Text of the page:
Thursday, March 26, 2009

With Friends Like These ... Pakistan's double game

This is not news, but it is infuriating. How many more times and in how many ways will the Pakistan military undermine the American project in Afghanistan? And even their own stability? Certainly they undermine their own credibility. [selections from today's NYTimes]

March 26, 2009
Afghan Strikes by Taliban Get Pakistan Help, U.S. Aides Say
WASHINGTON — The Taliban’s widening campaign in southern Afghanistan is made possible in part by direct support from operatives in Pakistan’s military intelligence agency, despite Pakistani government promises to sever ties to militant groups fighting in Afghanistan, according to American government officials. ...
The support consists of money, military supplies and strategic planning guidance to Taliban commanders who are gearing up to confront the international force in Afghanistan that will soon include some 17,000 American reinforcements.
Support for the Taliban, as well as other militant groups, is coordinated by operatives inside the shadowy S Wing of Pakistan’s spy service, the Directorate for Inter-Services Intelligence, the officials said. There is even evidence that ISI operatives meet regularly with Taliban commanders to discuss whether to intensify or scale back violence before the Afghan elections.
Details of the ISI’s continuing ties to militant groups were described by a half-dozen American, Pakistani and other security officials during recent interviews in Washington and the Pakistani capital, Islamabad. All requested anonymity because they were discussing classified and sensitive intelligence information.
The American officials said proof of the ties between the Taliban and Pakistani spies came from electronic surveillance and trusted informants. The Pakistani officials interviewed said that they had firsthand knowledge of the connections, though they denied that the ties were strengthening the insurgency.
American officials have complained for more than a year about the ISI’s support to groups like the Taliban. But the new details reveal that the spy agency is aiding a broader array of militant networks with more diverse types of support than was previously known — even months after Pakistani officials said that the days of the ISI’s playing a “double game” had ended.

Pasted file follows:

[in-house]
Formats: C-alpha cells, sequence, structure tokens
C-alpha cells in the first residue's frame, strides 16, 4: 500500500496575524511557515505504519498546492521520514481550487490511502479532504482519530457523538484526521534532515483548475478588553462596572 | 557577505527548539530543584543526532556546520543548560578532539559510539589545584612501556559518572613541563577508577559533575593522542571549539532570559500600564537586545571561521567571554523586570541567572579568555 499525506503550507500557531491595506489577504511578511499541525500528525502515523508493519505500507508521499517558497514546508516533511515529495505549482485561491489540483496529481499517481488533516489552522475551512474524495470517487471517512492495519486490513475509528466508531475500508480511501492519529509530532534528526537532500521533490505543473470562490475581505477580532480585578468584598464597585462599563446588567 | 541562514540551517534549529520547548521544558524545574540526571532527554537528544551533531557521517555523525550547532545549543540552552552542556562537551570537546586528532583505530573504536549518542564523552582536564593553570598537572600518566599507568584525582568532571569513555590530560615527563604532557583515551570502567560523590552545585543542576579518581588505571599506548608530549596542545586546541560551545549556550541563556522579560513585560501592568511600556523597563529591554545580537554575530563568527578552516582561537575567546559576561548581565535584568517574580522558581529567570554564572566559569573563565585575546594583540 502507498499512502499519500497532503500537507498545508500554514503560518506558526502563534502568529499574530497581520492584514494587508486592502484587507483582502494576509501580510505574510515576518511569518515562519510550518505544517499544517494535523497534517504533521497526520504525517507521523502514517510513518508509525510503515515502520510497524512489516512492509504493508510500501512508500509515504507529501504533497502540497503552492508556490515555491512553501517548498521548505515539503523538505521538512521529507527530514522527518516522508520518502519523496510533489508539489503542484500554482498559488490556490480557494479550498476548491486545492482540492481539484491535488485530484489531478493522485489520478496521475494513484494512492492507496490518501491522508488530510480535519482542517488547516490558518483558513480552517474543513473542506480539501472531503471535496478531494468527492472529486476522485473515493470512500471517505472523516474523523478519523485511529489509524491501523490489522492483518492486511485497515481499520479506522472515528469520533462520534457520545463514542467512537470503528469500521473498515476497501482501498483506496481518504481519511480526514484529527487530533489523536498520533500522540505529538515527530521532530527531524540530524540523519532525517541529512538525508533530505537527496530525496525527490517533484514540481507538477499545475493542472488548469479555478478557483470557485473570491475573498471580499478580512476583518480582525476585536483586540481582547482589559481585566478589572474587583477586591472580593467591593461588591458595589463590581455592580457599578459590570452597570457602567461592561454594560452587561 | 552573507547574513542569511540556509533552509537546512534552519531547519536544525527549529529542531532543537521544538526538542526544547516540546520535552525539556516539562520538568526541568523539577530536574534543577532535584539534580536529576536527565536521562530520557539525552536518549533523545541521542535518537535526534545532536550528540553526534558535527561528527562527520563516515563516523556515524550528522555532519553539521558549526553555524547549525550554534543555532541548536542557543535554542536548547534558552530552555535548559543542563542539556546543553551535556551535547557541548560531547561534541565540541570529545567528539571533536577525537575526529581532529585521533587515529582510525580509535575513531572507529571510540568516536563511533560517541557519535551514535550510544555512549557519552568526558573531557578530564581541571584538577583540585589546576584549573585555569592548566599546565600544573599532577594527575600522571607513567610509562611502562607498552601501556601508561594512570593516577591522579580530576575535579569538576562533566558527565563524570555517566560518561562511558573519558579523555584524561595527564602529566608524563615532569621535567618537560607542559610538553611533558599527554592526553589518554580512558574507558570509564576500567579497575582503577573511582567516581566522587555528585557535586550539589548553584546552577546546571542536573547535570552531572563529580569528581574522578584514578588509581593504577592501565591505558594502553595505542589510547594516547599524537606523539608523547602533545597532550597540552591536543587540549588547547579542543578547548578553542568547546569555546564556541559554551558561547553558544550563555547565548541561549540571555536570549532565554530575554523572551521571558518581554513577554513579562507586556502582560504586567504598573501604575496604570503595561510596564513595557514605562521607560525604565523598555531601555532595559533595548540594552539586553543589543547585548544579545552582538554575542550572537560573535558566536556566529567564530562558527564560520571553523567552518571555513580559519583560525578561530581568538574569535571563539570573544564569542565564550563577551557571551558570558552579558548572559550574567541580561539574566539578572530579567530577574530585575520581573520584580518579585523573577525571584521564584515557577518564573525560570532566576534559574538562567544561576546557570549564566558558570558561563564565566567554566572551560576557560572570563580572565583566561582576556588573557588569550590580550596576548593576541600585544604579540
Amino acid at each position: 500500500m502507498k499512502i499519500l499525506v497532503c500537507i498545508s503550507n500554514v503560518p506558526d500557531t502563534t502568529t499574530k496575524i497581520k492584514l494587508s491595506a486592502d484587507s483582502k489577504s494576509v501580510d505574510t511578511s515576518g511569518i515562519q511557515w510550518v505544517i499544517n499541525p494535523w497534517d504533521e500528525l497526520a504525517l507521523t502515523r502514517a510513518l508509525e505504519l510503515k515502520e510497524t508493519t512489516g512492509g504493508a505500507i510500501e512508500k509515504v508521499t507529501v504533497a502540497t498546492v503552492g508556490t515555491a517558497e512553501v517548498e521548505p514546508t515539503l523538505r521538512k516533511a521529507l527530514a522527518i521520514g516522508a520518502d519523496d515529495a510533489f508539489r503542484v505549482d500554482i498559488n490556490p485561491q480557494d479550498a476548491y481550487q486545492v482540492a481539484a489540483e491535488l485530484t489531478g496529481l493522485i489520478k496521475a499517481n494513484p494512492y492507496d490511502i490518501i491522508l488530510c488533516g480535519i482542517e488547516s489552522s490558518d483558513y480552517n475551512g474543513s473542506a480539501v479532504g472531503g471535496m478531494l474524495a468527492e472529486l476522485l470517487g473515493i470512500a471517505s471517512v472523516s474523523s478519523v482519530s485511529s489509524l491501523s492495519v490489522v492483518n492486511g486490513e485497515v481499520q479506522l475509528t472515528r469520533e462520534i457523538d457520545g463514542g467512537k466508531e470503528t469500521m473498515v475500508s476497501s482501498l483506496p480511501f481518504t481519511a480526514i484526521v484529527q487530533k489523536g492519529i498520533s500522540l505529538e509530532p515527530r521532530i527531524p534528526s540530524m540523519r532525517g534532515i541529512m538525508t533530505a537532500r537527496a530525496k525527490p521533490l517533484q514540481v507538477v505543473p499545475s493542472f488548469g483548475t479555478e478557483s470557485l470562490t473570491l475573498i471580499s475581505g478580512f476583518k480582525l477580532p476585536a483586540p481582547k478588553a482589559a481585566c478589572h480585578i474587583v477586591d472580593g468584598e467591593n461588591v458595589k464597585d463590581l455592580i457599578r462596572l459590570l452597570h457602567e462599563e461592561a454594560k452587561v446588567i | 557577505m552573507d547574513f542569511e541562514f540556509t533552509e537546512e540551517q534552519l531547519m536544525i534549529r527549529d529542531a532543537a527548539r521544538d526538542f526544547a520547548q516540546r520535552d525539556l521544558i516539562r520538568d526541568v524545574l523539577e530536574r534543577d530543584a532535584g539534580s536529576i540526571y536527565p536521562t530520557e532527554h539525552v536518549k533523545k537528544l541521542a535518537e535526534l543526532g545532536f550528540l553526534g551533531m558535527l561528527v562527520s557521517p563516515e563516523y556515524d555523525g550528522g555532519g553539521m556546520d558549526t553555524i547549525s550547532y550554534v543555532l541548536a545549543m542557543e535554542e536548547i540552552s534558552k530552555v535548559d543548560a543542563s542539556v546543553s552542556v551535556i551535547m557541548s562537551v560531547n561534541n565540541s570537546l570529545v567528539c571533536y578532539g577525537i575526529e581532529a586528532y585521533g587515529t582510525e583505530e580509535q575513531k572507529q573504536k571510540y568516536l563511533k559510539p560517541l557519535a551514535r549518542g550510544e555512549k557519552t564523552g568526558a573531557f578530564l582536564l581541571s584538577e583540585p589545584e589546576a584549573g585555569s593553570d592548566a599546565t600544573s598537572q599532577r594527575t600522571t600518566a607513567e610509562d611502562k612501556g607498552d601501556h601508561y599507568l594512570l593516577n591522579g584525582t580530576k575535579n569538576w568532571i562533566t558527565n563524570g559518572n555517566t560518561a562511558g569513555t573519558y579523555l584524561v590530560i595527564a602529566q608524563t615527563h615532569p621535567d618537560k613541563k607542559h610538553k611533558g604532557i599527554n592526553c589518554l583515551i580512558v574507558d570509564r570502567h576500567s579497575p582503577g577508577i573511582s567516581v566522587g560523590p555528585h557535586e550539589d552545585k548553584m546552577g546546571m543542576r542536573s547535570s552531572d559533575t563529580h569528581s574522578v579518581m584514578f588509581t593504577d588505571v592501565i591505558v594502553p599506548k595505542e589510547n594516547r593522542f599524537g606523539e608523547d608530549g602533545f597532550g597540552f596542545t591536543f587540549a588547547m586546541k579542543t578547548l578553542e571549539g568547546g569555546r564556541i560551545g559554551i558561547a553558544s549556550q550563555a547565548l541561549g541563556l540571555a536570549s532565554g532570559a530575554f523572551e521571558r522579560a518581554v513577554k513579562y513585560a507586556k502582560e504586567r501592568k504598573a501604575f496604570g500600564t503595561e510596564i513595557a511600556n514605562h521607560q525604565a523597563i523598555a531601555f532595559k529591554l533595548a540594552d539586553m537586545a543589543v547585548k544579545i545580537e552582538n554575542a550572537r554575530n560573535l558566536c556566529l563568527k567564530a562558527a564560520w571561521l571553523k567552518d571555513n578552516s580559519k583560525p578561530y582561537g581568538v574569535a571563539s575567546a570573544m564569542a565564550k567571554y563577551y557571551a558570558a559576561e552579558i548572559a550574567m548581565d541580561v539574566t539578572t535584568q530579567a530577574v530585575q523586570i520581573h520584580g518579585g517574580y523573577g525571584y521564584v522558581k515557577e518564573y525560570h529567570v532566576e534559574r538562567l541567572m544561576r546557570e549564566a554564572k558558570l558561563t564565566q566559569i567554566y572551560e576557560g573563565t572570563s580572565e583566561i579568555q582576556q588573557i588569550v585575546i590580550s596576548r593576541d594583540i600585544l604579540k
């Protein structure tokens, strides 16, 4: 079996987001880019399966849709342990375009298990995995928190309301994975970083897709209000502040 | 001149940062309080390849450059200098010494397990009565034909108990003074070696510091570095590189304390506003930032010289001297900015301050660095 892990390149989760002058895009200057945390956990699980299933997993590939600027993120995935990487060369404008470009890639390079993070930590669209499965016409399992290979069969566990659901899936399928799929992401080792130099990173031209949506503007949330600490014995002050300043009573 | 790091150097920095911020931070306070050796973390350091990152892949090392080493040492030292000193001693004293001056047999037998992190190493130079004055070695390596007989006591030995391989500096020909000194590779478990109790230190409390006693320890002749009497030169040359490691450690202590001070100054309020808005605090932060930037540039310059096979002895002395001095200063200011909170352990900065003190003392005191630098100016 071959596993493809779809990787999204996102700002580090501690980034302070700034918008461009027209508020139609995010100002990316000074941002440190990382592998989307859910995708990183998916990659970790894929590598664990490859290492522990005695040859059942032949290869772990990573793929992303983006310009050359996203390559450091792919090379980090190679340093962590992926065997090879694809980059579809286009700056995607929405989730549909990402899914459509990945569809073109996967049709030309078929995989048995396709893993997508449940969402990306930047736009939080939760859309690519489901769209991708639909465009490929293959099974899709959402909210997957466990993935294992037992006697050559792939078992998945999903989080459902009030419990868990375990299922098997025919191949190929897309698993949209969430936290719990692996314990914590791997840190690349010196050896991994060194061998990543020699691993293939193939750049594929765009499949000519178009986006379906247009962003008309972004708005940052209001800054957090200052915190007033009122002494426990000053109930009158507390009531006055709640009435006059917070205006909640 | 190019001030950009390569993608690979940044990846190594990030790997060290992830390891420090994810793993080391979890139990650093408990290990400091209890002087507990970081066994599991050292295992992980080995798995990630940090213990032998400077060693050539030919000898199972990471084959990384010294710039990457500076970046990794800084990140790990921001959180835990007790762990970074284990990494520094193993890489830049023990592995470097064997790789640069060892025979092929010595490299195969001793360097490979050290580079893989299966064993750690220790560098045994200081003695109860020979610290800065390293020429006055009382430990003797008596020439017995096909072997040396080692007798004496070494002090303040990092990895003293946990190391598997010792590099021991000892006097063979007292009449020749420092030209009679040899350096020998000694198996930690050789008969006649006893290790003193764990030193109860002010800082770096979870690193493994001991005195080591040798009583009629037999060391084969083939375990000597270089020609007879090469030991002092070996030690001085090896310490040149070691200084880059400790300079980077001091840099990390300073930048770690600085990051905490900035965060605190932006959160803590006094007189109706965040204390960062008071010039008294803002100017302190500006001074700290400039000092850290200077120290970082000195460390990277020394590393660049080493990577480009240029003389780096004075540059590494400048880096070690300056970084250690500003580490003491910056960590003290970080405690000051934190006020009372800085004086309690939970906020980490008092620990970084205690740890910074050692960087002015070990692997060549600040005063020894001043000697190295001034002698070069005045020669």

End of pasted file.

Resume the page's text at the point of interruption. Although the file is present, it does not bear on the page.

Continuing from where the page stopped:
.. . part of a strategy to maintain influence in Afghanistan for the day when American forces would withdraw and leave what they fear could be a power vacuum to be filled by India, Pakistan’s archenemy. A senior Pakistani military officer said, “In intelligence, you have to be in contact with your enemy or you are running blind.”
Pakistani official explained that Islamabad needed to use groups like the Taliban as “proxy forces to preserve our interests.”
the ISI’s S Wing, which officials say directs intelligence operations outside of Pakistan. American officials said that the S Wing provided direct support to three major groups carrying out attacks in Afghanistan: the Taliban based in Quetta, Pakistan, commanded by Mullah Muhammad Omar; the militant network run by Gulbuddin Hekmatyar; and a different group run by the guerrilla leader Jalaluddin Haqqani.
Dennis C. Blair, the director of national intelligence, recently told senators that the Pakistanis “draw distinctions” among different militant groups.
“There are some they believe have to be hit and that we should cooperate on hitting, and there are others they think don’t constitute as much of a threat to them and that they think are best left alone,” Mr. Blair said.
The Haqqani network, which focuses its attacks on Afghanistan, is considered a strategic asset to Pakistan, according to American and Pakistani officials, in contrast to the militant network run by Baitullah Mehsud, which has the goal of overthrowing Pakistan’s government.
The ISI support for militants extends beyond those operating in the tribal areas of northwest Pakistan. American officials said the spy agency had also shared intelligence with Lashkar-e-Taiba, the Pakistan-based militant group suspected in the deadly attacks ….
As a result, when the Haqqani fighters need to stay a step ahead of American forces stalking them on the ground and in the air, they rely on moles within the spy agency to tip them off to allied missions planned against them, American military officials said.
Mark Mazzetti reported from Washington, and Eric Schmitt from Washington and Islamabad, Pakistan.

Copyright 2009 The New York Times Company

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